Senior Member Seattle Forrest's Avatar
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    Quote Originally Posted by jyossarian View Post
    Make sure your route has convenience stores.
    The best rides (BY FAR) don't have convenience stores.

    You have a few choices:
    • Bring enough water
    • Stop somewhere and buy more or use a water fountain
    • Bring a purifier with you

    I bring a UV purifier when I ride in the mountains. It takes about 45 seconds to make a bottle of the stuff safe to drink, and the water is still cold by then. The thing weighs a few ounces with batteries. Drink deeply of the streams and creeks.

    Don't believe everything you think.

  9. #9
    Junior Member jimcander's Avatar
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    Camelback... plan stops... and fluid load before the ride. I drink and drink and drink until I have to "go" before I ride. That way I know I have a "level set" and start from there....

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    SuperGimp TrojanHorse's Avatar
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    If you have to stop, you have to stop. If there's no where to stop, camelbak.

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    Camelbacks are nice. But, when its hot and humid, I hate wearing one. It makes me feel like I am retaining heat and I just never can seem to cool down with that thing on my back.

    I always plan a long ride ( >20 miles ) where I can stop and refill bottles. i will go through 2-24 oz polar bottles in 20 miles.
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  12. #12
    Senior Member 1855Cru's Avatar
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    Not sure whereabouts you are but 100km ride in 3 hrs is over a 20mph avg with no stops at all. If it's hot and humid that's a pretty good pace unless it's all down hill of flat as a pancake. When the weather is that hot and humid my pace generally drops a bit and my wat consumption goes up. Figure at least 1-1.5 bottles an hour at that pace. I would have planned on consuming 4 bottles at least so would need a refill stop at about the halfway point.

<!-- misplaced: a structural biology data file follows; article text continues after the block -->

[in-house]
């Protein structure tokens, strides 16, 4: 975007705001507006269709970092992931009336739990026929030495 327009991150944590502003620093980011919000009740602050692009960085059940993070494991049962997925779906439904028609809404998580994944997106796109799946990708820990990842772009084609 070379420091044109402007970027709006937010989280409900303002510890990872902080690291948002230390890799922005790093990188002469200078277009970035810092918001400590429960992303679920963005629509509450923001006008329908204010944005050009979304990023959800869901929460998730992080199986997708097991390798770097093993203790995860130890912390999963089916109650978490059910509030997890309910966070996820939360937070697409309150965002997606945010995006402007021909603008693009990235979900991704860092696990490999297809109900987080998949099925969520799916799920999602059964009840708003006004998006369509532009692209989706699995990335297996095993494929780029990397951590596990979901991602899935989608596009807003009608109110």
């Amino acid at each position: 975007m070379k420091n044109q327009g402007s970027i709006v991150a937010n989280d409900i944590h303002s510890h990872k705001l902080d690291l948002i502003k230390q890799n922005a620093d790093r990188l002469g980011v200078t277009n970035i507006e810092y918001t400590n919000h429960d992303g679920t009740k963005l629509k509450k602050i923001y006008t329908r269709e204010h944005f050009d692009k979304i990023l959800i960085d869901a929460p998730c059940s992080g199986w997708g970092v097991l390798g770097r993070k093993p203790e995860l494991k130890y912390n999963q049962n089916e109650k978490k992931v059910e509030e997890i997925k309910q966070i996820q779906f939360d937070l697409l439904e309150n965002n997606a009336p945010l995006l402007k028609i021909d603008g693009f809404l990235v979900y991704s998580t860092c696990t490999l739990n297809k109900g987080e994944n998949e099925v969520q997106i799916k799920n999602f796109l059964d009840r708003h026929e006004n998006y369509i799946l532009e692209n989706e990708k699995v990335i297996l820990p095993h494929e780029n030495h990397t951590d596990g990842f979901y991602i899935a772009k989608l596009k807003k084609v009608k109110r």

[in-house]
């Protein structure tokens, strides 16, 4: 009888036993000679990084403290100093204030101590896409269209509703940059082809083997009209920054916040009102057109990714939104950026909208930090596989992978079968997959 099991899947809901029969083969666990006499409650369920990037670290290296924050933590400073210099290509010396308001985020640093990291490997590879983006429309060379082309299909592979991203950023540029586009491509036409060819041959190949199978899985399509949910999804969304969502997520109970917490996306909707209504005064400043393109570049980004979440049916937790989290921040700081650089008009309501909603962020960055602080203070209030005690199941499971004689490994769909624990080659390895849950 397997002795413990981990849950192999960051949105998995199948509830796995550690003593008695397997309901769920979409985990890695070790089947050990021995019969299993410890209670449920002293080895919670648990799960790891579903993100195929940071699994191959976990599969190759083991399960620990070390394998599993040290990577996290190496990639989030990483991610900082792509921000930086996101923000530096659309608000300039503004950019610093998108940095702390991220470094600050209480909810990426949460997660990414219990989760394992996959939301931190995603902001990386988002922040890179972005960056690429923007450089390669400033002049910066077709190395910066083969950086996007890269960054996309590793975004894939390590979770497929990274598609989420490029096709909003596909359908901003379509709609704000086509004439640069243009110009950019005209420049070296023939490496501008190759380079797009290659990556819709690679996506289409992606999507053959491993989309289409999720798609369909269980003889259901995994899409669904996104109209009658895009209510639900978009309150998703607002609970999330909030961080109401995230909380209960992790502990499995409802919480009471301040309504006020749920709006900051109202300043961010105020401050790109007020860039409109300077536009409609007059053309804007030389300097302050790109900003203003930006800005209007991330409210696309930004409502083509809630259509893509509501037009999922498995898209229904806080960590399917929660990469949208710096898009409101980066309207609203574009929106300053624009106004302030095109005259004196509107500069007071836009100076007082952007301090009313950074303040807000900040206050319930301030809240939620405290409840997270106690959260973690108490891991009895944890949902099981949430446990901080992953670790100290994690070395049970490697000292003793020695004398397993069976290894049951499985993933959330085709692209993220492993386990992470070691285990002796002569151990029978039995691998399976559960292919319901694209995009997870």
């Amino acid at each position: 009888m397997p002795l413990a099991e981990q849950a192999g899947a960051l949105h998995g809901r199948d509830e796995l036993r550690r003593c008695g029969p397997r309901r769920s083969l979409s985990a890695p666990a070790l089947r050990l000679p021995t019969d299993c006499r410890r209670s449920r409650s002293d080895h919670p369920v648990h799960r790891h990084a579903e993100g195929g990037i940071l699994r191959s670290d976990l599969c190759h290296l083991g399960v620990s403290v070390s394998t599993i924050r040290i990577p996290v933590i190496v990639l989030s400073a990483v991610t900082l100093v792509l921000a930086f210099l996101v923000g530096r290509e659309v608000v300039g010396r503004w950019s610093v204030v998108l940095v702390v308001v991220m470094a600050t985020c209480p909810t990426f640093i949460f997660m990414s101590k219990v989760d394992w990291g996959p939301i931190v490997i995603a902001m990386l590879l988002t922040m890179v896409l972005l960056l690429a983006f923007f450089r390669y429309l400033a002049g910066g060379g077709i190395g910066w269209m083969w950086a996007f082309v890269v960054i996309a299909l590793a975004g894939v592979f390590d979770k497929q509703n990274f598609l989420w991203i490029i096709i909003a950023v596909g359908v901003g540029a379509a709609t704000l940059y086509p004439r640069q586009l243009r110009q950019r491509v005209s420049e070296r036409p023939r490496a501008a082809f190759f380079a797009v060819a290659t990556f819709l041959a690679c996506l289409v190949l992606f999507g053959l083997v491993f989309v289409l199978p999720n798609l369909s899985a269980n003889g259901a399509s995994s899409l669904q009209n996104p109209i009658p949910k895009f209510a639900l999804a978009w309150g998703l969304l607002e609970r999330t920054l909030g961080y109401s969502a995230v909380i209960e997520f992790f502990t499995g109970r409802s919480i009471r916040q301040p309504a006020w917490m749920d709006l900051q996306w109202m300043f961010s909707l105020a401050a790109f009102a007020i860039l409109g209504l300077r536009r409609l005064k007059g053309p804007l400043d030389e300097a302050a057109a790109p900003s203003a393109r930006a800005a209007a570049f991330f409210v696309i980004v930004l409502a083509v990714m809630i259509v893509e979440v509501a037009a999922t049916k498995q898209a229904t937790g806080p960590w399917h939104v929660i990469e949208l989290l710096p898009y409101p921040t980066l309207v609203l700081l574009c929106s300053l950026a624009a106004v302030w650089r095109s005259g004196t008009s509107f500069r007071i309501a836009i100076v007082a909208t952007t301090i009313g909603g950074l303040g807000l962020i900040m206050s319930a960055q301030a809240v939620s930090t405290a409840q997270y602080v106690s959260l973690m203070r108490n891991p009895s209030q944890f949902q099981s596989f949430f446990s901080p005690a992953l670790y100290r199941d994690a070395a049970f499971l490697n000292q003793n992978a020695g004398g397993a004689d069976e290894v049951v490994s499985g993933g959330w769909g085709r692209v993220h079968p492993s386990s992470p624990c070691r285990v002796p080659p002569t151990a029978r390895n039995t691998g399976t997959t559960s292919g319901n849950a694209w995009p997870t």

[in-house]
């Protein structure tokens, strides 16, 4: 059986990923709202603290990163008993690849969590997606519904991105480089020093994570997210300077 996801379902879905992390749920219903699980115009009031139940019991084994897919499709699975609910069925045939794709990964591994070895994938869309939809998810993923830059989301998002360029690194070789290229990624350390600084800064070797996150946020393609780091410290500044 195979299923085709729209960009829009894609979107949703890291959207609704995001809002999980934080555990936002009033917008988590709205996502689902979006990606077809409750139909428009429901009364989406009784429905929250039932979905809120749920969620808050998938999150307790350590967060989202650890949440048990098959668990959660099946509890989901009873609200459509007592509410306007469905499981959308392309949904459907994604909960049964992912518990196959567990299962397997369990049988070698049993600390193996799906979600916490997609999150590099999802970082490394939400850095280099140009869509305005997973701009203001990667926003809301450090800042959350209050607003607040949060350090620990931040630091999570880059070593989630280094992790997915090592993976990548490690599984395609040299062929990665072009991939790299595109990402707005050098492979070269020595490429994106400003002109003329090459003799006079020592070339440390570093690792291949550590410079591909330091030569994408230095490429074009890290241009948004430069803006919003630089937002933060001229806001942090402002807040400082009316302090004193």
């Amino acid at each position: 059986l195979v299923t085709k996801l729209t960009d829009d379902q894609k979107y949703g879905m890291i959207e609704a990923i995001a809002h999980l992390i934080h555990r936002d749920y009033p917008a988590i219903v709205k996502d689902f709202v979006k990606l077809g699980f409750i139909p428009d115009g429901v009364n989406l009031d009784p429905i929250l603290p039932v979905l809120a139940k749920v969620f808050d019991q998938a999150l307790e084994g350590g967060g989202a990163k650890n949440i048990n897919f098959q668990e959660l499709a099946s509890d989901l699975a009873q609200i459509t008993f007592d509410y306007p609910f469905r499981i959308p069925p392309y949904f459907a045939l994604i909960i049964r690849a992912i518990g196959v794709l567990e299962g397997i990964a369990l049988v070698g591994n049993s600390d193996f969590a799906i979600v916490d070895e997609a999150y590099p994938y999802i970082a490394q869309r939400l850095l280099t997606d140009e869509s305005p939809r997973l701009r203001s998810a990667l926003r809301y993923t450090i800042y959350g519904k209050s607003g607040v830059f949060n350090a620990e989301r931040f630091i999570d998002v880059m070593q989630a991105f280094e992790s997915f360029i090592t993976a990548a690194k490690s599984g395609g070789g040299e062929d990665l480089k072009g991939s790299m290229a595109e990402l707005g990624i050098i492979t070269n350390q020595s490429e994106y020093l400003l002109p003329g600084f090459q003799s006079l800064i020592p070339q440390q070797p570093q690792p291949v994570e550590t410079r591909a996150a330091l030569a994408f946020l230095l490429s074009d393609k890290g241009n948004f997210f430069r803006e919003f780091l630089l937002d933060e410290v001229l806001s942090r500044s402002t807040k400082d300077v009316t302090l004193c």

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  13. #13
    internettubes engineer st3venb's Avatar
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    Quote Originally Posted by wfournier View Post
    Plan your route with refill stations along the way.
    This.

    Unfortunately jersey's don't fit me still... and I can only carry two bottles with me.. Unless I do a camelbak or other backpack style thing... which is horrible.

    Is that all you've got?
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  15. #15
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    If ensuring water is available on the route is not a possibility, take relatively large water bottles (I use 32 oz) and a camelbak type pack. You could also get a saddle mounted cage for additional bottles. On a super hot humid day, its easy to go thru a bottle every 10 miles or so, so sounds like you may need the equivalent of 6 bottles.

  16. #16
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    I'll be the one to commit heresy and suggest a rear rack for the camelback with a long tube - or just another couple of bottles.
    High heat and high humidity are a way of life in Louisiana summers where I ride...

    Looks aren't as important as surviving.

  17. #17
    Dog is my co-pilot 2manybikes's Avatar
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    Quote Originally Posted by AlbertaBeef View Post
    So ... I went for a ride yesterday - It was supposed to rain so I dressed appropriately, but all it did instead is hit 94% humidity AND get hotter...

    Long story short, I already sweat a ridiculous amount, but in that much heat/humidity (and dressed for rain) I sweat far-more on yesterday's ride than I was expecting or realized. About 20 miles from home I started cramping really bad, had been outta fluids for a while (I drink water/powerade zero combined 50/50) and ended up calling my son to come be my team car. =)